Lack of nurse educators is likely contributing to the nurse workforce shortage
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Nursing shortages are forcing hospitals to close beds, hire temporary nurses at great expense to fill the gap and possibly provide less than optimal care to patients. The problem is not just that people aren’t going into nursing, but also that existing nurses aren’t going into education.
“I find that teaching challenges me as a provider because I always have to stay on top of what’s new and what’s best, but I would love to teach more, but there are a lot of disincentives to do that,” said Anna Kent, a certified nurse practitioner who works as a midwife in Martinsburg, West Virgina. As part of her job, she supervises medical and graduate nursing students.
The main disincentive to teach full time, she said, is financial. “I would make about a third of what I’m making.”
“Unless you really have a passion and a desire to be a nurse educator, we don’t see people migrating to that field, because of the pay,” said Ron Moore, the recently retired vice president for nursing at Charleston Area Medical Center.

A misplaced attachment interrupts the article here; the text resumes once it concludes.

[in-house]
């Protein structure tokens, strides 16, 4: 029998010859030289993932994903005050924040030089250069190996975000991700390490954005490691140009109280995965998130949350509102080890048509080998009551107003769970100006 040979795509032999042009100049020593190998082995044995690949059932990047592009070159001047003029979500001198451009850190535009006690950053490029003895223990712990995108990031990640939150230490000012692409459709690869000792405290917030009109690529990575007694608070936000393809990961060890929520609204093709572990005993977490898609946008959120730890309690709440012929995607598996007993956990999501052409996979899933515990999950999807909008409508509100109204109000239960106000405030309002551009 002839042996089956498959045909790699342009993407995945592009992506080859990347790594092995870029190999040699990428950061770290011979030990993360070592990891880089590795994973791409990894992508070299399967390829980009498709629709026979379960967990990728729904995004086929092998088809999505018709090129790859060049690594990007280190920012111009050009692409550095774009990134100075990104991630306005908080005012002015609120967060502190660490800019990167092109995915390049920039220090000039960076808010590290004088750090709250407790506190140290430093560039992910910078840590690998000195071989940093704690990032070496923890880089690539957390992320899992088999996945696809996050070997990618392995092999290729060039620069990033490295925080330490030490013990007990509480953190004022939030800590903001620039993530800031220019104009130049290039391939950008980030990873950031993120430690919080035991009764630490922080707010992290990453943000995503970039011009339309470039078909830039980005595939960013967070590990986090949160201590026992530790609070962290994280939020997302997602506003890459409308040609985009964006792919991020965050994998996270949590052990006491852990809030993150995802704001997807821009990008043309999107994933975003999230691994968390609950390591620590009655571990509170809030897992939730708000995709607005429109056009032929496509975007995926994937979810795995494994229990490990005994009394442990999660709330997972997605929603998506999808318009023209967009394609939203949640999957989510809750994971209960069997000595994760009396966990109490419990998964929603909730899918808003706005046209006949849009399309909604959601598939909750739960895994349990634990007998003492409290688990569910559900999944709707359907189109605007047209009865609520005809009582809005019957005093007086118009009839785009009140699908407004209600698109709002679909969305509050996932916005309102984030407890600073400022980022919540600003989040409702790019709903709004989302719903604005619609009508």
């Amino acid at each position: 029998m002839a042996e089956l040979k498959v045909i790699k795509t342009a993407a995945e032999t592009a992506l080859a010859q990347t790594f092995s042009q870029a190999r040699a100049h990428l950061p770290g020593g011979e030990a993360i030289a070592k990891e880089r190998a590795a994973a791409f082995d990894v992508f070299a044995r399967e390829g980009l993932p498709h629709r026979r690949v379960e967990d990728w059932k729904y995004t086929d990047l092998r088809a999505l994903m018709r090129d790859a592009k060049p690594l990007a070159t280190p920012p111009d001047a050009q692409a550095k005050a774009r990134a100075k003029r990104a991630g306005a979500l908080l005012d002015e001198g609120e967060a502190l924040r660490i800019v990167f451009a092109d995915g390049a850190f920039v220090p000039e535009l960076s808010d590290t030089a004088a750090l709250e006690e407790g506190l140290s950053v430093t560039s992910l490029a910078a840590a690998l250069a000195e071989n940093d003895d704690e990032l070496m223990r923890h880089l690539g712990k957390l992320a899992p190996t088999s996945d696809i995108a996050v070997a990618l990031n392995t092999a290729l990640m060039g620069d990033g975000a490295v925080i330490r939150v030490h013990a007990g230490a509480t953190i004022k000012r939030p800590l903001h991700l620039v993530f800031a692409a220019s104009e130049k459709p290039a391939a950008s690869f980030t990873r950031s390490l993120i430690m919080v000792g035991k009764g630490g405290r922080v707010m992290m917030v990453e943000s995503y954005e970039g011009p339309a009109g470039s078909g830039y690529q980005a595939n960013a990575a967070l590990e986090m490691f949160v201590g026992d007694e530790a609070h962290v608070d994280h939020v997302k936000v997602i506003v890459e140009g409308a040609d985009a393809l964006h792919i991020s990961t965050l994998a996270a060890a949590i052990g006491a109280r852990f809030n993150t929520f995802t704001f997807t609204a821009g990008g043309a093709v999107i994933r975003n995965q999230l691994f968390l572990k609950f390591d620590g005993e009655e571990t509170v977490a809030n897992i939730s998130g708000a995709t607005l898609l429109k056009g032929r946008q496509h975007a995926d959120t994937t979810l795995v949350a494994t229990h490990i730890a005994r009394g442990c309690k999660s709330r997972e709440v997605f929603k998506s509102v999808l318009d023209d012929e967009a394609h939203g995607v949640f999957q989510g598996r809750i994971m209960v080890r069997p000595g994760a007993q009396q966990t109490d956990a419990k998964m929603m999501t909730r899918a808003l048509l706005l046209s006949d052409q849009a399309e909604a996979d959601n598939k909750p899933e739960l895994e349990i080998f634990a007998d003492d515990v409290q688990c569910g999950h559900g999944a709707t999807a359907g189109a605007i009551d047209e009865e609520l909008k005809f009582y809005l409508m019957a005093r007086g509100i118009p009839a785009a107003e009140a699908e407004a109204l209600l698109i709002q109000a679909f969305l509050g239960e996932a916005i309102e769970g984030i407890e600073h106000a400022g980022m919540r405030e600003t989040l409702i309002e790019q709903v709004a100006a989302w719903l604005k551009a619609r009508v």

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CAMC currently has about a 300 nurse workforce shortage. Moore said without qualified nursing faculty to teach the people who want to be in a nursing program, states like West Virginia aren’t going to be able graduate enough nurses to meet the needs of its aging population. “So without an adequate workforce, hospitals can’t function to their capacity,’ said Moore.
“And we’ve seen that, we’ve seen hospitals have to close portions of a hallway or an entire floor or an entire wing when they don’t have adequate RN staffing,” said Toni DiCiacchio, president of the West Virginia nurses association.
But nursing programs are trying new strategies to bring more people into the profession. For instance, schools are launching online nursing programs, but the reach is limited because parts of rural West Virginia don’t have access to the broadband needed for students to take the classes.
And Moore said CAMC launched a new “junior nursing academy” this summer to try and get middle school students interested in the profession. But even if those students want to go into nursing when they’re older, there may not be a spot for them in a nursing program.
And until salaries improve for nurse educators, the shortage of teachers is unlikely to change.
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